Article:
There are several limitations in this study. First, the birth weight information was obtained from parental questionnaire, rather than directly from the hospital birth records database, and nearly 30% children’s birth weight were obtained by parental recall. Second, this study was based on a cross-sectional study, and no causal relationship can be suggested. In addition, we did not have the information of parental nutritional status during pregnancy. It has been suggested that gestational weight gain could lead to fetal macrosomia and obesity after birth. Future study is needed to determine the relationship between birth weight and other health consequences in later life.

Conclusion

In summary, this study examined the association between birth weight and risk of abdominal obesity in Chinese children and adolescents aged 6–17 years old. A J-shaped relationship was found between birth weight and WHtR, and children with high birth weight (> 3000 g) had higher risk of abdominal obesity than those with low birth weight, especially in boys. This study would contribute to a better understanding of the relationship between intrauterine growth and abdominal obesity in later life. Our findings could aid the clinical practitioners to identify youth at risk of abdominal obesity, and have a potential to improve intervention strategies aimed at reducing the burden of childhood obesity. Further study is needed to explore the mechanisms underlying this association.

Availability of data and materials

The datasets generated during and/or analyzed during the current study are not publicly available due to confidentiality of data and subsequent research, but are available from the corresponding author on reasonable request.

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Acknowledgements

We would like to thank the participants and the research staff for data collection.

Conflict of interest

The authors declared no conflict of interest.

Funding

This study was granted by the Research Special Fund for Public Welfare Industry of Health (201202010) awarded to Jun Ma and the Excellent Talents Fund Program of Peking University Health Science Center (BMU2017YJ002) awarded to Bin Dong. These funding sources had no role in the design of this study and did not have any role during its execution, analyses, interpretation of the data, or decision to submit results.

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Contributions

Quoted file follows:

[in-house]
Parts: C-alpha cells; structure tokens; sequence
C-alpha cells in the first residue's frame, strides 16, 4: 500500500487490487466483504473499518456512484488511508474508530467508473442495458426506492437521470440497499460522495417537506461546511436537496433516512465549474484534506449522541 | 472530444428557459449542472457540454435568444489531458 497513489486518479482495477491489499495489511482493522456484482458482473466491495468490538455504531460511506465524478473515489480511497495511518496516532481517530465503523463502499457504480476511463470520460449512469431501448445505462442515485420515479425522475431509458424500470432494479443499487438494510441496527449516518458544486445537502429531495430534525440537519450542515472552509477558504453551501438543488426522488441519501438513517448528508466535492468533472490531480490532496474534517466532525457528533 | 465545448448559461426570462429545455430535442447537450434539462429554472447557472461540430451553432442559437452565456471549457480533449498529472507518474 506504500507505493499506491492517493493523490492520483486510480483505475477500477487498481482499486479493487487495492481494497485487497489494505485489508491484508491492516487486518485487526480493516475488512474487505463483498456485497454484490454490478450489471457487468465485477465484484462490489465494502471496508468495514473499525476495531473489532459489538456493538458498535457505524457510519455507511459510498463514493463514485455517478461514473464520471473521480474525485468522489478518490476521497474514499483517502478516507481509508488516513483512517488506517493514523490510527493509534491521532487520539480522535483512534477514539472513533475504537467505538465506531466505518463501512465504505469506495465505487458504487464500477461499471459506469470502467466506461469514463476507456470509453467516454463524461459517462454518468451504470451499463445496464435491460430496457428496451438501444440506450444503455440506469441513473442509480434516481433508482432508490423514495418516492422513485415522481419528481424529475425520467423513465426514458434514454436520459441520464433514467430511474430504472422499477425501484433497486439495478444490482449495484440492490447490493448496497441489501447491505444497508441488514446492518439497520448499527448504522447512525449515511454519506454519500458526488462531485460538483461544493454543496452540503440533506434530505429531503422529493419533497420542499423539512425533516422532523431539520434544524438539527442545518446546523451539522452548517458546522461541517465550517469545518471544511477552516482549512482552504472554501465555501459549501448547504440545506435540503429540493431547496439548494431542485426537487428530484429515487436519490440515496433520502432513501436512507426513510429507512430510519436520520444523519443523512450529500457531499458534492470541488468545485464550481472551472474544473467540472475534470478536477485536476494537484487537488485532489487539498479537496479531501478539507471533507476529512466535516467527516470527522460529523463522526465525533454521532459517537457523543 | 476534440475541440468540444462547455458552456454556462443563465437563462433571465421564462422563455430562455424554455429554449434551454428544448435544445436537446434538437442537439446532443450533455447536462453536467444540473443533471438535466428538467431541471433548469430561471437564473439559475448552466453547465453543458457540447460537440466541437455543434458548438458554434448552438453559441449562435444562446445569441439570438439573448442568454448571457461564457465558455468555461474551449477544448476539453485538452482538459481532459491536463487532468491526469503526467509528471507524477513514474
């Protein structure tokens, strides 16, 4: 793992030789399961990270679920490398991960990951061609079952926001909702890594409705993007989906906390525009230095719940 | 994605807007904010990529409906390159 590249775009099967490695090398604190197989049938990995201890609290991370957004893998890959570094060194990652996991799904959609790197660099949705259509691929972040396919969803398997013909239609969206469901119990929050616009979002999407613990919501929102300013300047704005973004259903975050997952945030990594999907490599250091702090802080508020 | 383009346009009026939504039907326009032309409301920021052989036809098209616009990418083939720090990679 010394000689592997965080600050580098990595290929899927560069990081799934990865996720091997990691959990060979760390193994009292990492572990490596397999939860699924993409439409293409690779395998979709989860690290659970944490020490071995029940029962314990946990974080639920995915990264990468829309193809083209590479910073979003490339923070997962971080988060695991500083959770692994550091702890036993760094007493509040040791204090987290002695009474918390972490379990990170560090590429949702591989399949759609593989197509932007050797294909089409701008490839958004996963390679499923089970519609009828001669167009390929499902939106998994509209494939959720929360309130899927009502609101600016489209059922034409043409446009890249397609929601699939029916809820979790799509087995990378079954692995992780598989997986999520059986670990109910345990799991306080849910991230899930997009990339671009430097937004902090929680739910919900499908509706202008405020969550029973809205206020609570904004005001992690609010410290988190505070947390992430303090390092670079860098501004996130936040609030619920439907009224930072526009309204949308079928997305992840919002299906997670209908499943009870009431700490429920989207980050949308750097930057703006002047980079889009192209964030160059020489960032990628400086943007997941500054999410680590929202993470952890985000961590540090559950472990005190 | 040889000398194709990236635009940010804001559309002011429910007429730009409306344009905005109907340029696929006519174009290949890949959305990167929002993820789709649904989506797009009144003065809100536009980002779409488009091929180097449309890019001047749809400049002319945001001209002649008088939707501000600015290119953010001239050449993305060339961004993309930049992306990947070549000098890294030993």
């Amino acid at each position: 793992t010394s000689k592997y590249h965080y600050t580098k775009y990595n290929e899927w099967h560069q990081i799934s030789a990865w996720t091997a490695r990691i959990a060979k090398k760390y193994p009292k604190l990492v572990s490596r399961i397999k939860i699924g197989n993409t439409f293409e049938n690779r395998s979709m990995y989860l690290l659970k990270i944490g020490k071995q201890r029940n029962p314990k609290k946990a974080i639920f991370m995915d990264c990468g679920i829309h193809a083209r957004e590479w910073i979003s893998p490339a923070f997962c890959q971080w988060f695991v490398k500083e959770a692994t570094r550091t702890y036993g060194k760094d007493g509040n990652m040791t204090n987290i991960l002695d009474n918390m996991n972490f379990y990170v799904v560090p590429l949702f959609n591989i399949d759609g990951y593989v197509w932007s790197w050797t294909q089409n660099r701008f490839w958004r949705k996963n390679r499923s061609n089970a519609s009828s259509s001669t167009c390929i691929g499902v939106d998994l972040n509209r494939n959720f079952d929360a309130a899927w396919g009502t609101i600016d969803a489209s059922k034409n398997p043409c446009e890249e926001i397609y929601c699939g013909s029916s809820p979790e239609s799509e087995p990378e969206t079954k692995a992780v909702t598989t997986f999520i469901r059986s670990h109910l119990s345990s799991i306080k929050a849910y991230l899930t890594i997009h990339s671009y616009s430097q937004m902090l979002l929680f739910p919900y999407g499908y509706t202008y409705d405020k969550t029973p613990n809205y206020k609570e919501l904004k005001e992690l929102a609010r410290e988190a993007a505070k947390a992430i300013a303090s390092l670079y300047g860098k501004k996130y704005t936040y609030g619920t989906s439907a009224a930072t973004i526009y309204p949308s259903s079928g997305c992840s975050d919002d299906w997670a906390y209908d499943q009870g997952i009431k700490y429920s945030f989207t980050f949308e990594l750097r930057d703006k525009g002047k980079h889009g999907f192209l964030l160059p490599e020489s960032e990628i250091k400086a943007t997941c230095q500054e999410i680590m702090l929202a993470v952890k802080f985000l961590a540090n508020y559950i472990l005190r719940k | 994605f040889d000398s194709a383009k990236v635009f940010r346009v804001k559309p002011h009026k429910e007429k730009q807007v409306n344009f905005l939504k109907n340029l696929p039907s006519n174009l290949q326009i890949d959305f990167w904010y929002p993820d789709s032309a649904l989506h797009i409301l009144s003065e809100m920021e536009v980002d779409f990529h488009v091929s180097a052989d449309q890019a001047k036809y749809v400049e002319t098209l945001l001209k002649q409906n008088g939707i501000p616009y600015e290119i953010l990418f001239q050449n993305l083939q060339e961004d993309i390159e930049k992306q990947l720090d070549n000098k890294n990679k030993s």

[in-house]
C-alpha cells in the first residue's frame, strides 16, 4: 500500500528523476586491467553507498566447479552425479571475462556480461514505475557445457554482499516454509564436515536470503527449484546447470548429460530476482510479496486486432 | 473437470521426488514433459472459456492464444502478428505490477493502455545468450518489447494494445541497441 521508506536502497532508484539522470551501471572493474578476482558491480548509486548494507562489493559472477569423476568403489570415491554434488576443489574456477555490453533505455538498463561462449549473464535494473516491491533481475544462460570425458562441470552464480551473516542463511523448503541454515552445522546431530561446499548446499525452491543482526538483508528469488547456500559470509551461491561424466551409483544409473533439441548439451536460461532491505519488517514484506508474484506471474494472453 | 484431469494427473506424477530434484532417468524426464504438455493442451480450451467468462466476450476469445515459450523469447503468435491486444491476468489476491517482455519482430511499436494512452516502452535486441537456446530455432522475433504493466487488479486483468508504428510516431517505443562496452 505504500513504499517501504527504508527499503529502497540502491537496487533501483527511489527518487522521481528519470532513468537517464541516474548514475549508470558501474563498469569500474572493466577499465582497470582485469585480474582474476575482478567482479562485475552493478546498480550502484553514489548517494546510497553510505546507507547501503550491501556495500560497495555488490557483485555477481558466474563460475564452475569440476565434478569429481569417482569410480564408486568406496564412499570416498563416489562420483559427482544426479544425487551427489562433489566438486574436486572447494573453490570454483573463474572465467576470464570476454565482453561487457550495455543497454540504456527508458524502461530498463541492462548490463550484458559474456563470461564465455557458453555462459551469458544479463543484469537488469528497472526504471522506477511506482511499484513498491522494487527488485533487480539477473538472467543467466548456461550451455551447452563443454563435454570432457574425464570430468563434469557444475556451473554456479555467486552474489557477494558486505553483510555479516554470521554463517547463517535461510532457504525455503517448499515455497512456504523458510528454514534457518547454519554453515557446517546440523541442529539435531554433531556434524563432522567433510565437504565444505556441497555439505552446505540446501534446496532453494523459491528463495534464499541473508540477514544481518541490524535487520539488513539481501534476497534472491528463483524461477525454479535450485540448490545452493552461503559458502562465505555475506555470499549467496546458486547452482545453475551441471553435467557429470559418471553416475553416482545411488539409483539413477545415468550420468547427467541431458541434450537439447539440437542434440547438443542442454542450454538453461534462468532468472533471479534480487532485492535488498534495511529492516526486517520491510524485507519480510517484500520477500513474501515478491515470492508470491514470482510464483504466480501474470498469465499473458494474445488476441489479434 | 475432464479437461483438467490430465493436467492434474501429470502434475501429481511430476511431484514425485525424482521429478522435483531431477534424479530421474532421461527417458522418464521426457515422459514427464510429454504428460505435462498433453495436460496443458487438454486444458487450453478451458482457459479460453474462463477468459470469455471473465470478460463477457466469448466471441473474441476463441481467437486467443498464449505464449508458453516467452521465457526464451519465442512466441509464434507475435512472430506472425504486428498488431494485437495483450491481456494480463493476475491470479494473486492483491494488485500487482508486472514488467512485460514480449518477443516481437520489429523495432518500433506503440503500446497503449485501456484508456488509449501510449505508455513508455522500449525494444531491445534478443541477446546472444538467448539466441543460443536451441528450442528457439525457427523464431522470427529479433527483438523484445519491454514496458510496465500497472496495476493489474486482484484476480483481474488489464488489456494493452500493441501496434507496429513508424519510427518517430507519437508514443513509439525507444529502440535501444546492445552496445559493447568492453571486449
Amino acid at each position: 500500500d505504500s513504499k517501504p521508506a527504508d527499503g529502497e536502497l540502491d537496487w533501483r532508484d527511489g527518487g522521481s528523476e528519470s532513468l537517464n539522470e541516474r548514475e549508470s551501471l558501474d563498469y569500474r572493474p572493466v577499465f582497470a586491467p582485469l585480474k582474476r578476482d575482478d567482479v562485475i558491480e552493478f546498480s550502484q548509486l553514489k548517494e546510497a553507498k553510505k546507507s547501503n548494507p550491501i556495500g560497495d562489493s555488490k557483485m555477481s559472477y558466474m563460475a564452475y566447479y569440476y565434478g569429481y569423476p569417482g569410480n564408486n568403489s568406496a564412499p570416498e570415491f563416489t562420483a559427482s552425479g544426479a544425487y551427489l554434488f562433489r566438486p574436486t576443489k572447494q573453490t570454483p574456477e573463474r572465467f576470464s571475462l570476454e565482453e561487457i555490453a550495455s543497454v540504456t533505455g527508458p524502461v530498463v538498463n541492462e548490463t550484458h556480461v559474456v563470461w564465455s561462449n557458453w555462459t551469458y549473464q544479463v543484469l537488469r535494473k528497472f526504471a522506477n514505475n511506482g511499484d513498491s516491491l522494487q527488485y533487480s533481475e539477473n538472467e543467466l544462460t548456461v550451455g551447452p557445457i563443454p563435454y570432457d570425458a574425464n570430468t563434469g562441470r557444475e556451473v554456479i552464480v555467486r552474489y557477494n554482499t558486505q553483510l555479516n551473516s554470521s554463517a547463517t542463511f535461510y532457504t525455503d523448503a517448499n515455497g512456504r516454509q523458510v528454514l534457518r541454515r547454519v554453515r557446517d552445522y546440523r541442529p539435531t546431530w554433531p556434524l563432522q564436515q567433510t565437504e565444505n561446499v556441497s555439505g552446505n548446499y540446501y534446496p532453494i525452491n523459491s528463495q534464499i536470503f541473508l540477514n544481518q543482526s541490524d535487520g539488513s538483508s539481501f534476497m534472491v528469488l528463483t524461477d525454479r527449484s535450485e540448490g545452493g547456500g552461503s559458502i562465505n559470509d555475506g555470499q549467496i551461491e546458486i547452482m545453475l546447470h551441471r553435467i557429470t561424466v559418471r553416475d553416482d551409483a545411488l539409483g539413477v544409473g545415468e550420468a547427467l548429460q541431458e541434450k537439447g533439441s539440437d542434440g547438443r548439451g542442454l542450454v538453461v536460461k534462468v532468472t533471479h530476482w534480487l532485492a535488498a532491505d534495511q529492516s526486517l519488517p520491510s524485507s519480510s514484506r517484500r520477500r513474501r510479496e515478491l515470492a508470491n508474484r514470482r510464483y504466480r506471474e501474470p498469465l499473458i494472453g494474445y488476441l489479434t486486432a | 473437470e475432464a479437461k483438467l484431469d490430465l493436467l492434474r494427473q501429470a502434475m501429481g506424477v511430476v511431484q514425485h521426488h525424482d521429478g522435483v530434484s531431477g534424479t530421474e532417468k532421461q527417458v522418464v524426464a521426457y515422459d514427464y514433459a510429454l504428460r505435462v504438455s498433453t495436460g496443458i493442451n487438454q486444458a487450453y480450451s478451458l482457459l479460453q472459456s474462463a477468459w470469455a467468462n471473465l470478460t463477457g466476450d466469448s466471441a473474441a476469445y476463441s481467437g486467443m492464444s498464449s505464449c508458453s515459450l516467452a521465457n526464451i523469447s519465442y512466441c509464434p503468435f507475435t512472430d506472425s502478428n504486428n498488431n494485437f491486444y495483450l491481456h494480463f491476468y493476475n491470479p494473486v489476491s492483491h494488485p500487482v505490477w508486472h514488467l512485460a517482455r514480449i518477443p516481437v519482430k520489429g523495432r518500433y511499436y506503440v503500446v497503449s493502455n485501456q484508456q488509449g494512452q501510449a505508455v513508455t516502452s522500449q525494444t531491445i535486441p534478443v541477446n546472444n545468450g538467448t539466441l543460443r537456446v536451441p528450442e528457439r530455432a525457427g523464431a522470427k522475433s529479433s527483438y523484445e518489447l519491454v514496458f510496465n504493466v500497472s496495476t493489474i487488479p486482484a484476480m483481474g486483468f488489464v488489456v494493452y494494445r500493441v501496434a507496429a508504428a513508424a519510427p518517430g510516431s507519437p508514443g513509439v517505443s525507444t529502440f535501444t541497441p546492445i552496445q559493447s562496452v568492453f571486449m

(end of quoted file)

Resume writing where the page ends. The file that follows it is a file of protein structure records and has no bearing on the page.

All authors contribute in conceive, design of this study. ZY, XW and YD performed the data analysis, DG, YL, BD and ZZ interpreted, wrote and finalized the manuscript, YS, JM and LA participate in the reviewing and revising the manuscript. All authors read and approved the final manuscript.

Corresponding author

Correspondence to Jun Ma.

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Ethics approval and consent to participate

The 1147 project was approved by the Ethical Committee of Peking University (IRB0000105213034), and all participating children and their parents have signed the informed consent forms for the physical examination and questionnaire survey.

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Not applicable.

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None of the authors have any competing interests.

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Supplementary information

Additional file 1: Table S1.

Risk of childhood abdominal obesity in boys and girls with different birth weights in Total participants (N = 41,003). Table S2. Associations between birth weight and childhood abdominal obesity in different age groups. Table S3. Risk of childhood abdominal obesity in boys and girls with different birth weights in participants with original birth weight records(N=21,615). Table S4. Associations between birth weight and childhood abdominal obesity in participants with original birth weight records, stratified by age groups

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Yang, Z., Dong, B., Song, Y. et al. Association between birth weight and risk of abdominal obesity in children and adolescents: a school-based epidemiology survey in China. BMC Public Health 20, 1686 (2020). https://doi.org/10.1186/s12889-020-09456-0